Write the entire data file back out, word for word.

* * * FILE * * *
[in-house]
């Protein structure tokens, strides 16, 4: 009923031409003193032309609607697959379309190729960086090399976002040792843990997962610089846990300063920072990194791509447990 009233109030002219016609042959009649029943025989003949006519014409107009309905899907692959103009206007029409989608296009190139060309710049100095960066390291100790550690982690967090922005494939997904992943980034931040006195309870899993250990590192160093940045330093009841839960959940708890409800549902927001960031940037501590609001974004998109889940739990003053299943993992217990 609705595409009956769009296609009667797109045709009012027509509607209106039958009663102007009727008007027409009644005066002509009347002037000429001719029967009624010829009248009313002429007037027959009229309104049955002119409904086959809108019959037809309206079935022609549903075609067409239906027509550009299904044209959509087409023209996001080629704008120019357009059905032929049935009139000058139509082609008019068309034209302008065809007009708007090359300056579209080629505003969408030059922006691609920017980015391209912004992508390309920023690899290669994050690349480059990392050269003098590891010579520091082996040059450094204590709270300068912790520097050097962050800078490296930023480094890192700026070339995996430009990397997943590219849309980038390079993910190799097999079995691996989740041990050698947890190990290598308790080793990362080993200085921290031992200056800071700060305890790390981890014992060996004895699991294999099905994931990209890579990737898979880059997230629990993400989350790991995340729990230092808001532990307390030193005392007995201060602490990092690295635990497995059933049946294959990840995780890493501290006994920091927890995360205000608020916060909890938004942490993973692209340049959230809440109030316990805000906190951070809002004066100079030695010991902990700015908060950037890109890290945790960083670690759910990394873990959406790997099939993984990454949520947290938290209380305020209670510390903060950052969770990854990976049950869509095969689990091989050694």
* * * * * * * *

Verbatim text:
[in-house]
């Protein structure tokens, strides 16, 4: 009923031409003193032309609607697959379309190729960086090399976002040792843990997962610089846990300063920072990194791509447990 009233109030002219016609042959009649029943025989003949006519014409107009309905899907692959103009206007029409989608296009190139060309710049100095960066390291100790550690982690967090922005494939997904992943980034931040006195309870899993250990590192160093940045330093009841839960959940708890409800549902927001960031940037501590609001974004998109889940739990003053299943993992217990 609705595409009956769009296609009667797109045709009012027509509607209106039958009663102007009727008007027409009644005066002509009347002037000429001719029967009624010829009248009313002429007037027959009229309104049955002119409904086959809108019959037809309206079935022609549903075609067409239906027509550009299904044209959509087409023209996001080629704008120019357009059905032929049935009139000058139509082609008019068309034209302008065809007009708007090359300056579209080629505003969408030059922006691609920017980015391209912004992508390309920023690899290669994050690349480059990392050269003098590891010579520091082996040059450094204590709270300068912790520097050097962050800078490296930023480094890192700026070339995996430009990397997943590219849309980038390079993910190799097999079995691996989740041990050698947890190990290598308790080793990362080993200085921290031992200056800071700060305890790390981890014992060996004895699991294999099905994931990209890579990737898979880059997230629990993400989350790991995340729990230092808001532990307390030193005392007995201060602490990092690295635990497995059933049946294959990840995780890493501290006994920091927890995360205000608020916060909890938004942490993973692209340049959230809440109030316990805000906190951070809002004066100079030695010991902990700015908060950037890109890290945790960083670690759910990394873990959406790997099939993984990454949520947290938290209380305020209670510390903060950052969770990854990976049950869509095969689990091989050694």